The Gods of Ake Festival 2015 usually have lunch together upstairs and then trickle down, not together as a bunch of broom, but sparingly like falling inches of salt and merge seamlessly with multitudes of mere mortals.
You are not a God. You are one among the numerous mortals. Those ones that queue up in a flash to garner low-cost bargains of books on the Etisalat Longlist. Those ones that visit the Ake Bookstore, admire covers of the array of books in display, marvel that you crossed the same doorway with ‘the author of this one’ earlier, feel the subtleness of the book covers, weigh the straddle of cash continuously been depleted in your pocket, and finally decide to pick one book, again, while inwardly swearing and reminding your brain that this is the last book you will buy, lest you trek back to Kaduna on foot.
PART 1: Three Gods and the Caterers
Before all this, you were still a mortal, just with lesser number of books, visiting Abeokuta for the first time to participate in a Fiction Writing Workshop at the Ake Arts and Book Festival 2015 to be facilitated by three of the Gods, amongst the biggest in the field.
Caterers of Gods and Mortals alike
Courtesy demands that Gods be taken care of, and sometimes, the mortals too. Now, at Ake this is solely the work of the ‘Caterers of Gods and Mortals alike’. You arrive in Kuto, Abeokuta and walk down the sloping terrain of the Cultural Center. Harmattan wind is been sneezed by the skies, drop by drop, threatening a full-blown escape. Squeezing sound of talking drums herald your arrival. You trudge and nod to the beats, like an agama lizard.
And there she is, the phenomenal Lola Shoneyin. You see her in that instant, for what she is: one of the Gods. Then like a chameleon, she changes. She calls for the stool, for the round tables to be placed, for the microphones to be set. She blends. A perfect camouflage. A God and a Caterer alike. There is a pure Caterer by her side. Seun Mabo. An elixir of passion and enthusiasm. She introduces you. Ushers you in. Bathes you in hospitality. You are immersed in the festive mood already.
Cyborg Gods and Vine Hairs
The eerie face of Fela Anikulapo Kuti and host of Egbaland heroes in perfect tarred busts stare intently at you. You find a seat, flanked by more than a dozen other budding mortals (for now) awaiting the arrival of the self-confessed rudimentary cyborg, Nnedi Okorafor. You are a bit jittery. Even a little tummy butterflies.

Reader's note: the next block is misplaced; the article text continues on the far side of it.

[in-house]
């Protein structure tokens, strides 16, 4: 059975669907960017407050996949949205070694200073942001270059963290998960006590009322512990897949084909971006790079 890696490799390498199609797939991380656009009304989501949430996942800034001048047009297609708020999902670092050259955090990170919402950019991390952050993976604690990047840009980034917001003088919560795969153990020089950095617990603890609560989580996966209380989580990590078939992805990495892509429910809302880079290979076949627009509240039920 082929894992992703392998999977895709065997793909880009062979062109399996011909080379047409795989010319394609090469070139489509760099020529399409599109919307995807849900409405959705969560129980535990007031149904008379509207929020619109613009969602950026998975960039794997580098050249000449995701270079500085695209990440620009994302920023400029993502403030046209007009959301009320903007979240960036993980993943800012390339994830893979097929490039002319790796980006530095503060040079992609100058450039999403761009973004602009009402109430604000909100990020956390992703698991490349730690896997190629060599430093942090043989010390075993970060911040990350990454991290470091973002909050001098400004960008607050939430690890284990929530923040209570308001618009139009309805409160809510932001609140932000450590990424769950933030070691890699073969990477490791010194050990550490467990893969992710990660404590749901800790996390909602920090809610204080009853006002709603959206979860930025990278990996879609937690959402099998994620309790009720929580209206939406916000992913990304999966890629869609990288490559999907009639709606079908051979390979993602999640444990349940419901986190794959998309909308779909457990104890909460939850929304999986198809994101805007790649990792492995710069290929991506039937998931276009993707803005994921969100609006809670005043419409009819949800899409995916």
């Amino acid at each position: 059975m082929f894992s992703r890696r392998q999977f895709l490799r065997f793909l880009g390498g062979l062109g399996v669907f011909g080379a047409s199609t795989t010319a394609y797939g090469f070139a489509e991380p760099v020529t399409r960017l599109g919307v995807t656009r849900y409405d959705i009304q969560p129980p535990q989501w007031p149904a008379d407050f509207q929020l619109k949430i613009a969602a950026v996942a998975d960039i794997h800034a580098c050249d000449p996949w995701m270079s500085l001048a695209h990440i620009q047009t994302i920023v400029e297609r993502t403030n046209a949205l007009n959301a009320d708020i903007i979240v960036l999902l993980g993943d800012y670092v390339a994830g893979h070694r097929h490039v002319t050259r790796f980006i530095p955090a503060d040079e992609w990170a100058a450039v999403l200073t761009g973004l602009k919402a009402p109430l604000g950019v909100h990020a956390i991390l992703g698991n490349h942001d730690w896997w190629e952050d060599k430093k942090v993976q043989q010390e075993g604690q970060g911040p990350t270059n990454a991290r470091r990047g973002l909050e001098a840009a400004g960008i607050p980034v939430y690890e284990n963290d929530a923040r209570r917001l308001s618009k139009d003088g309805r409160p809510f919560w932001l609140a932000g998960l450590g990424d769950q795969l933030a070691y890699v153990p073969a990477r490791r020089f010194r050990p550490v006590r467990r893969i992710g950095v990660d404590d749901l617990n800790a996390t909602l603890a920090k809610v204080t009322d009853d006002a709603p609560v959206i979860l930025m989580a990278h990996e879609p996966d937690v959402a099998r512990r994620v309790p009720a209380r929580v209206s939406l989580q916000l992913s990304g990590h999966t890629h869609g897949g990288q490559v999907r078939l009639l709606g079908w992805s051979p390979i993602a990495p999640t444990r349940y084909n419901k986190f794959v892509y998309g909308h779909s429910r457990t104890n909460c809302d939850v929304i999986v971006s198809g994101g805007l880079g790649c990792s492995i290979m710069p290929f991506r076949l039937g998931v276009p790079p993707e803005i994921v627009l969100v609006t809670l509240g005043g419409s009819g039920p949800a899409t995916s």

Her vined hair came in first, then the classic eye glasses. She shuffled in like a character from her strange books and settled amidst the gapes, sheepish smiles and total awe. A God amongst mortals. For the next 120 minutes, you flip-flop and unscrew her vined hair, chew her strange brains in and out, and then leave satisfied. A rudiment of one of the Gods in the making.
“She is just an elegant little bird”
That was Lola’s characterisation of this second of the Gods. To be able to convey a good story of the Gods, you will need to tweak with different narrative voices. Different shades of speech.
I am one of the finest of the Gods (no, common not me really!).
You are one of the finest of the Gods (we all know I don’t really mean you!).
We are one of the finest of the Gods (okay, enough of this!).
She is one of the finest of the Gods!
Enter Taye Selasi.
She really did flaunt in like an elegant bird. Charming. Charismatic. Immediately, the brightest star in an already dazzled room. Even the grumpiest of minds will bow and laugh hysterically at the feet of this literary character. But first, she makes you pick a pen. You are going to write in variousnarrative voices. You write. You read. She stops you with her palms. Swirls her hair. Tilts her head in a perfect angle to speak.
You’ve got to take that again slowly. Intergalactical bus? Lagos? 2096? I love this.
You smile. The Gods approve of your craft. You then write, write, write and laugh!
The Elusive of the Gods
Helon Habila sauntered in. Your archetypal college Professor. Professional and straight to the point.
The best fictions are those that use the devices of poetry.
The worst crime for a writer is to be provincial.
You find yourself taking down notes impulsively. Even the air breezed through like that of a standard class. Nice. But before then …
(24 hours earlier)
… you waited for an angel. The elusive of the Gods. Helon Habila was supposed to broaden your horizon first, before Taye Selasi dragged you through her narrative voices and Nnedi Okorafor capped it all with the finesse of editing. Alas. When the Gods evade even the Caterers, what can mere mortals do? The Gods work in their preferred miraculous ways. You wait …